New Study Finds 2 Ways HIIT Is Beneficial For People With Down Syndrome

mbg Editorial Assistant By Abby Moore
mbg Editorial Assistant
Abby Moore is an Editorial Assistant at mindbodygreen. She earned a B.A. in Journalism from The University of Texas at Austin and has previously written for Tribeza magazine.
2 Ways HIIT Exercises Are Beneficial For People With Down Syndrome

Down syndrome (DS) is the most commonly diagnosed chromosomal condition in the United States. According to a study published in American College of Sports Medicine Journal, 70% of people with DS are at risk of obesity, which can lead to other health consequences. However, the same study found people with Down syndrome may benefit from high-intensity interval training (HIIT) programs.

Researchers from the University of Georgia and Kennesaw State University found two specific reasons HIIT might be beneficial for people with DS: 

1. It's short and sweet. 

Not only are HIIT programs effective, but they're also efficient. This means they can help people with Down syndrome reach their health goals in less time than aerobic exercise. "The short, high-intensity exercises in HIIT also do not require long periods of sustained effort and can give people with DS better heart health, better control of body weight and better blood sugar and lipid levels," co-author of the study Megan Ware says in a news release.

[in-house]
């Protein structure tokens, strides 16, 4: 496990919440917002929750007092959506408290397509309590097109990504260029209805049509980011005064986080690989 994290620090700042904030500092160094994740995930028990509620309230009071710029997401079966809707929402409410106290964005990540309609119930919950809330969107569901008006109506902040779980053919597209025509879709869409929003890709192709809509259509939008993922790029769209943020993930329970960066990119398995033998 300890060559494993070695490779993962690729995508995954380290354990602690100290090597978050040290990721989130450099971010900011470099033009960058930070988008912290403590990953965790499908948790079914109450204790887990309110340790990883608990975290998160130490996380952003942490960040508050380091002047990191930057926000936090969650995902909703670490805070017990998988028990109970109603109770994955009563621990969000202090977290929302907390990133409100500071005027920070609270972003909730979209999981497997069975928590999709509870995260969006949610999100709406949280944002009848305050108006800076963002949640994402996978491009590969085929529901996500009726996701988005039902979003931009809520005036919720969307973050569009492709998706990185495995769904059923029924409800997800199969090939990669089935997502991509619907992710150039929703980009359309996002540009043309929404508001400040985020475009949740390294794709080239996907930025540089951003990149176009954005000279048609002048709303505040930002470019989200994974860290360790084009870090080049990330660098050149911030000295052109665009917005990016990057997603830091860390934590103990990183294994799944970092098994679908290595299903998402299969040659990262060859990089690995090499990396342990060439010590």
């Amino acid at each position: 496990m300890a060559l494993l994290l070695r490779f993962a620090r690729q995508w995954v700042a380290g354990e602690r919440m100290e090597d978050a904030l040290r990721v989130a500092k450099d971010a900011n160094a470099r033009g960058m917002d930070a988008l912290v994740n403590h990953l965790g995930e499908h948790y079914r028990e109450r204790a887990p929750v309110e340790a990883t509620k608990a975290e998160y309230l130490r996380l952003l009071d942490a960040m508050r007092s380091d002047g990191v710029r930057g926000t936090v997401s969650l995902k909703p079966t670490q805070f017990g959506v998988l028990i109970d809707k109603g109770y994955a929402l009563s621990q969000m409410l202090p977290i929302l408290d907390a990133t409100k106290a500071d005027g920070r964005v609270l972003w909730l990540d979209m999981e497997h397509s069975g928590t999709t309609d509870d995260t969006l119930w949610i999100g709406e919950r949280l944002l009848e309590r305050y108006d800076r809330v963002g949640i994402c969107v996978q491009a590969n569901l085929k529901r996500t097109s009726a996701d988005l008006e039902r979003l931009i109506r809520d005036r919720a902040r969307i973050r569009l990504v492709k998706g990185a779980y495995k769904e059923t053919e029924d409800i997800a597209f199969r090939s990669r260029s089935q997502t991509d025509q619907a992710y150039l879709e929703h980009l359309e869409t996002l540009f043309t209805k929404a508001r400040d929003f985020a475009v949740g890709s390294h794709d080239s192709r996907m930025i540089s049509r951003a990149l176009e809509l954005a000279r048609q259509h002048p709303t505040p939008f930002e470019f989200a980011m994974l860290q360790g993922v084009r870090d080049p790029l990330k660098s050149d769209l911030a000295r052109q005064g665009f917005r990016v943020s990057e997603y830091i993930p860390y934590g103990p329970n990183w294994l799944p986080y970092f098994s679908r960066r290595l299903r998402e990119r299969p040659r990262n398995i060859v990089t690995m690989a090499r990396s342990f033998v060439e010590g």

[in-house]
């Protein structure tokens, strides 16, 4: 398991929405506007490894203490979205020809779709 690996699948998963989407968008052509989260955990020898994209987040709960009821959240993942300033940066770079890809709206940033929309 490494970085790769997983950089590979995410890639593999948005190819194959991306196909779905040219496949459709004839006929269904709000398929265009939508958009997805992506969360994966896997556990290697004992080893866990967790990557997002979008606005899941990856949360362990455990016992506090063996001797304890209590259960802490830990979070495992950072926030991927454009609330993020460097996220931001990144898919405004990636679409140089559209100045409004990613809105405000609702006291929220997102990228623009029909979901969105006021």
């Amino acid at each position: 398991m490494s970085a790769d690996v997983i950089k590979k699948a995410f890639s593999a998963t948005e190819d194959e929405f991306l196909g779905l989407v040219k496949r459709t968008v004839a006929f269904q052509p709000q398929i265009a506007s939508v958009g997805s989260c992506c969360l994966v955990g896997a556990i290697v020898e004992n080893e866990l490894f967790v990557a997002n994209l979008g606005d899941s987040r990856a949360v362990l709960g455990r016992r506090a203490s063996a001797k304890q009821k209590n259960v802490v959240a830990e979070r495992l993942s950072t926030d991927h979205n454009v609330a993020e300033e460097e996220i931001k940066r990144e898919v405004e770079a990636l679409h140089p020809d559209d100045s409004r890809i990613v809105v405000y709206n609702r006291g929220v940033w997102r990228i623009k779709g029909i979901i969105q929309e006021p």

The exercise format alternates short periods of high-intensity exercise with short recovery periods. According to the study, people with DS tend to have shorter attention spans and may benefit from the brevity of HIIT workouts.

Plus, they may be more inclined to stick with HIIT over alternative fitness programs. "What makes HIIT really special is that it can be fun for people with DS since their motivation to start or continue exercise can be low," Ware says. "HIIT can be structured to include various kinds of movements that keep engagement high during an exercise training session."


2. It allows for safety and creativity. 

A range of exercises, including aerobic, strength, and agility-based training movements, can be integrated into HIIT programs. This provides a lot of flexibility for where the workouts will take place and what kind of moves will be incorporated.

Since some people with Down syndrome struggle with balance, the researchers recommend doing HIIT in large, open areas of the gym. For those who are able, rowing machines and other cardio equipment could also be helpful. "The bottom line is that exercise professionals can be more creative with exercise programming for people with Down syndrome by incorporating HIIT," Ware says. 

To ensure safety, the researchers recommend modeling the exercises; providing proper equipment, instructions, and supervision; and monitoring heart rate during exercise.

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